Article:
Before buying a toy for a child, you might check the age recommendation and make sure that no small parts present a choking hazard. Making sure the toy is safe for its intended recipient is, of course, paramount.
Some toys on the market today are just as loud as the sound of a motorcycle 50 feet away, says Dr. Rob Danoff, an osteopathic family physician and program director of The Family Practice Residency. He urges parents to protect kids’ ears from the future effect of today’s loud toys.
Test the toy first
While experts don’t yet have statistics on toy related hearing loss, they are concerned that loud toys could lead to future hearing problems for kids. That’s because hearing loss is often the result of cumulative exposure to loud noises over time, explains Danoff.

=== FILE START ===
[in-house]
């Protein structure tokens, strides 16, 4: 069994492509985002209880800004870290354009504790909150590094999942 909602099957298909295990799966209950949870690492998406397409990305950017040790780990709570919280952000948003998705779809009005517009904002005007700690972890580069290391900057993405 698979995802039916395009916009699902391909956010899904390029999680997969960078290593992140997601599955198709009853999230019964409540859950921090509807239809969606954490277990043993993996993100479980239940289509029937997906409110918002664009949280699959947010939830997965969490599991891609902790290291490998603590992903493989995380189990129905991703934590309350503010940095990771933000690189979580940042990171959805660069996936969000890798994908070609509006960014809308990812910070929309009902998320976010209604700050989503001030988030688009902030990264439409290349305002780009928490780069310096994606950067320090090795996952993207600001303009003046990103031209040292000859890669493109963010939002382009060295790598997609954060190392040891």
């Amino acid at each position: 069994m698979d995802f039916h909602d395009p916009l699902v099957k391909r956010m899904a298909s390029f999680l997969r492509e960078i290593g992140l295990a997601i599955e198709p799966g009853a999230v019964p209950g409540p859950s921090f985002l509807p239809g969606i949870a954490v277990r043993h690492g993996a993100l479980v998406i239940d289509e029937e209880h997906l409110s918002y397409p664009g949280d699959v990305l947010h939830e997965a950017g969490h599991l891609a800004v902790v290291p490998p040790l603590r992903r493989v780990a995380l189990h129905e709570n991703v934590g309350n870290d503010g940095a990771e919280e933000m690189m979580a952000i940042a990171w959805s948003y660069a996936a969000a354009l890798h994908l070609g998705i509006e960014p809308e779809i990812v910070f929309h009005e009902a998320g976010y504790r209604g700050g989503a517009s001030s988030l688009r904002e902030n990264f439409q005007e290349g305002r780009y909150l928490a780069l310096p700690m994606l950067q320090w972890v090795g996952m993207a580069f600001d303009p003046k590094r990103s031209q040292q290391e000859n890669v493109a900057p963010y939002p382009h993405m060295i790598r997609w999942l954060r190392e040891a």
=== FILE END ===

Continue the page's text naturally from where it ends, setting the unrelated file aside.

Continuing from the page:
- If a toy is too loud in a noisy store, it will sound too loud in your quiet home.
- If the sound of the toy hurts when you place it next to your ears, it will sound even louder to your young child as their narrow ear canals will focus those sound waves into pounding thumps of noise.
- If the toy is too loud and has a battery compartment, remove the batteries. If they can’t be removed, avoid the toy.
- If the toy has a speaker section without a volume control, put masking tape over the speaker to dampen the noise. If it's still too loud, avoid the toy.